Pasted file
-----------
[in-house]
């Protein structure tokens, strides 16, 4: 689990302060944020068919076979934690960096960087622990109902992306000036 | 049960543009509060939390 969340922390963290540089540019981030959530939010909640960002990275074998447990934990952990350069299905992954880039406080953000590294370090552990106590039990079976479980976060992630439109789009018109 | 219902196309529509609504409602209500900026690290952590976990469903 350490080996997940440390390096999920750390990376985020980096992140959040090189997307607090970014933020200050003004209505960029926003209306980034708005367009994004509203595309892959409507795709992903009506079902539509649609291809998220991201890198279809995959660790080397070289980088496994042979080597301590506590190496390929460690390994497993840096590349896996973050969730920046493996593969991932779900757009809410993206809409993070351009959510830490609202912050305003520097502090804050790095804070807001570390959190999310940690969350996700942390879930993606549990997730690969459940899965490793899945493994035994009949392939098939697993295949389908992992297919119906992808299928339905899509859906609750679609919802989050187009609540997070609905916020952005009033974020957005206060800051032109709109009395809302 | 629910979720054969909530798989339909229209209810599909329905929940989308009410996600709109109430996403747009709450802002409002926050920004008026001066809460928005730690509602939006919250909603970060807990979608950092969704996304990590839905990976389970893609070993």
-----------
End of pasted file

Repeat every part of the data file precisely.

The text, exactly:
[in-house]
């Protein structure tokens, strides 16, 4: 689990302060944020068919076979934690960096960087622990109902992306000036 | 049960543009509060939390 969340922390963290540089540019981030959530939010909640960002990275074998447990934990952990350069299905992954880039406080953000590294370090552990106590039990079976479980976060992630439109789009018109 | 219902196309529509609504409602209500900026690290952590976990469903 350490080996997940440390390096999920750390990376985020980096992140959040090189997307607090970014933020200050003004209505960029926003209306980034708005367009994004509203595309892959409507795709992903009506079902539509649609291809998220991201890198279809995959660790080397070289980088496994042979080597301590506590190496390929460690390994497993840096590349896996973050969730920046493996593969991932779900757009809410993206809409993070351009959510830490609202912050305003520097502090804050790095804070807001570390959190999310940690969350996700942390879930993606549990997730690969459940899965490793899945493994035994009949392939098939697993295949389908992992297919119906992808299928339905899509859906609750679609919802989050187009609540997070609905916020952005009033974020957005206060800051032109709109009395809302 | 629910979720054969909530798989339909229209209810599909329905929940989308009410996600709109109430996403747009709450802002409002926050920004008026001066809460928005730690509602939006919250909603970060807990979608950092969704996304990590839905990976389970893609070993």